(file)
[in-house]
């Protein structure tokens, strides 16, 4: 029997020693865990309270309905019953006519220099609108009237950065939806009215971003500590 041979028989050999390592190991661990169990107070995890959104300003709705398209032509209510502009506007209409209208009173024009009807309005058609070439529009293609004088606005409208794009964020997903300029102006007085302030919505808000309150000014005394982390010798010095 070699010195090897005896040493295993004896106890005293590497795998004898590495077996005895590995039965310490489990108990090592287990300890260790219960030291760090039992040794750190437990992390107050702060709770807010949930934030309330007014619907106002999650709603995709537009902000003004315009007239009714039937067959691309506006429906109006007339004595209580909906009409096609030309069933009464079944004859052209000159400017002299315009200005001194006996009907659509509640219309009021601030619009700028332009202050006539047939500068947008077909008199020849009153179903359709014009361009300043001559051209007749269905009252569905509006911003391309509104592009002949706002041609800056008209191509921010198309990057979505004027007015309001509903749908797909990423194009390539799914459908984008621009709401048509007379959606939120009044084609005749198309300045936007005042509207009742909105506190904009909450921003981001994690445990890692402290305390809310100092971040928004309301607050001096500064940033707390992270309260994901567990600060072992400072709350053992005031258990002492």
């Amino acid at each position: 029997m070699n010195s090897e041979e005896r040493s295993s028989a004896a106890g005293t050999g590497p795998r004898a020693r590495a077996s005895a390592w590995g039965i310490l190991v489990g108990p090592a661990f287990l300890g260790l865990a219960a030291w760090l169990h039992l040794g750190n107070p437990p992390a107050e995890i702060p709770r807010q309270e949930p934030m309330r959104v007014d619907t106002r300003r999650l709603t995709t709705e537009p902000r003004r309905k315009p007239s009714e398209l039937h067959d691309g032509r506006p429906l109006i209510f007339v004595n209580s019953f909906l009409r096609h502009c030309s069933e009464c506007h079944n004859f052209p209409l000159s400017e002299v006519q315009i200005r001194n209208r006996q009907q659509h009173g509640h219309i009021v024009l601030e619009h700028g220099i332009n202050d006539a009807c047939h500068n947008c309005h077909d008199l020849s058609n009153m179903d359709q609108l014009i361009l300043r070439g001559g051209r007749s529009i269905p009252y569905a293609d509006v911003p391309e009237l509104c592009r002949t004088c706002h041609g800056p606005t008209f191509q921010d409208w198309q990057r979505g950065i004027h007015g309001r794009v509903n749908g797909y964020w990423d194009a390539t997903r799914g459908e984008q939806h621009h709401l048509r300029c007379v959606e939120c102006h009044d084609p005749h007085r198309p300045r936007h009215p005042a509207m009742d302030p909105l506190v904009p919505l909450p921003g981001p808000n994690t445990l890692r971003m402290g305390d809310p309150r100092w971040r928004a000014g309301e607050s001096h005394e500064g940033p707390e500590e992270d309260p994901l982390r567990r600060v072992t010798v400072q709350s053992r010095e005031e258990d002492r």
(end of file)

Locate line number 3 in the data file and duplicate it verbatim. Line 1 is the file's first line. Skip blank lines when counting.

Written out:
């Amino acid at each position: 029997m070699n010195s090897e041979e005896r040493s295993s028989a004896a106890g005293t050999g590497p795998r004898a020693r590495a077996s005895a390592w590995g039965i310490l190991v489990g108990p090592a661990f287990l300890g260790l865990a219960a030291w760090l169990h039992l040794g750190n107070p437990p992390a107050e995890i702060p709770r807010q309270e949930p934030m309330r959104v007014d619907t106002r300003r999650l709603t995709t709705e537009p902000r003004r309905k315009p007239s009714e398209l039937h067959d691309g032509r506006p429906l109006i209510f007339v004595n209580s019953f909906l009409r096609h502009c030309s069933e009464c506007h079944n004859f052209p209409l000159s400017e002299v006519q315009i200005r001194n209208r006996q009907q659509h009173g509640h219309i009021v024009l601030e619009h700028g220099i332009n202050d006539a009807c047939h500068n947008c309005h077909d008199l020849s058609n009153m179903d359709q609108l014009i361009l300043r070439g001559g051209r007749s529009i269905p009252y569905a293609d509006v911003p391309e009237l509104c592009r002949t004088c706002h041609g800056p606005t008209f191509q921010d409208w198309q990057r979505g950065i004027h007015g309001r794009v509903n749908g797909y964020w990423d194009a390539t997903r799914g459908e984008q939806h621009h709401l048509r300029c007379v959606e939120c102006h009044d084609p005749h007085r198309p300045r936007h009215p005042a509207m009742d302030p909105l506190v904009p919505l909450p921003g981001p808000n994690t445990l890692r971003m402290g305390d809310p309150r100092w971040r928004a000014g309301e607050s001096h005394e500064g940033p707390e500590e992270d309260p994901l982390r567990r600060v072992t010798v400072q709350s053992r010095e005031e258990d002492r």